Russell’s disappointment of never getting into the fighting is illustrated with the statistical description of the end of the Pacific campaign with the two ‘big bombs’ dropped on Japan, ultimately forcing a surrender. Once again, Russell Baker blends historical facts with personal emotions exquisitely. He also uses his mother’s ho-hum letters to portray her fear of Russell at war and the terrifying possibility of losing her son to war. He provides exact dates for these events “The atomic bomb was dropped on Hiroshima on August 6” (228), “On August 9 the second atomic bomb was on Nagasaki.” (230), “Eight days after Hiroshima, four days after Nagasaki, Emperor Hirohito, having determined that Japan must ‘endure the unendurable and suffer the insufferable,’ ordered the Japanese to cease fighting. It was August 14, my twentieth birthday.” (230). These dates as well as people acquire Baker’s credibility as a writer and as a storyteller.

The contrast of the nation elated with the end of a world war and Russell’s secret discontent with the inescapable fact that he would not be able to engage himself in any of the heroic fightings is an interesting perspective and one that not many have heard before. Many movies have been produced in different time frames and either surface around the individual or the events of that era. Stories focused around an individual are usually more efficient in showing the sentiment of those that lived during those events than showing the events themselves would be. Russell Baker’s Growing Up is no different than the emotion drawing movies of Hollywood. Baker did in words what Hollywood producers do with expensive images and he even succeeds in what Hollywood producers cannot do, forcing the audience to experience everything as if they were him.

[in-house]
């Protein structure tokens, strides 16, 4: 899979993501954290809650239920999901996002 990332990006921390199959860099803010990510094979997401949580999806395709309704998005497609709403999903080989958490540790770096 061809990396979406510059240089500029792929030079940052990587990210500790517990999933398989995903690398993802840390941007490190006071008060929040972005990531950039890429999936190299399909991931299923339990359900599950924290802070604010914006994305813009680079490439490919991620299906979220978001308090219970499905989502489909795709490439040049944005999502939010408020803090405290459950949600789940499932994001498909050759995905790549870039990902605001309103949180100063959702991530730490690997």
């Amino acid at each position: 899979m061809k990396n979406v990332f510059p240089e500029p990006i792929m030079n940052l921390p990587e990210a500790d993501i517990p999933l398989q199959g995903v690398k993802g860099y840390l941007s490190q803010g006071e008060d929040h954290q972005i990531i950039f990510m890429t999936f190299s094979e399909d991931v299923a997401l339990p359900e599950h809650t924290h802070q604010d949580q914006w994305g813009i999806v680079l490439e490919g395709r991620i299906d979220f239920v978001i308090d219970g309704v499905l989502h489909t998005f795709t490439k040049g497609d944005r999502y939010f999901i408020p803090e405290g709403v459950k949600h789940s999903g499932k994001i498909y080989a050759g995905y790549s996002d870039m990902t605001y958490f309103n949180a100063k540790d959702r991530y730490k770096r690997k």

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Russell Baker's Growing Up. (2021, May 04). Retrieved July 26, 2021, from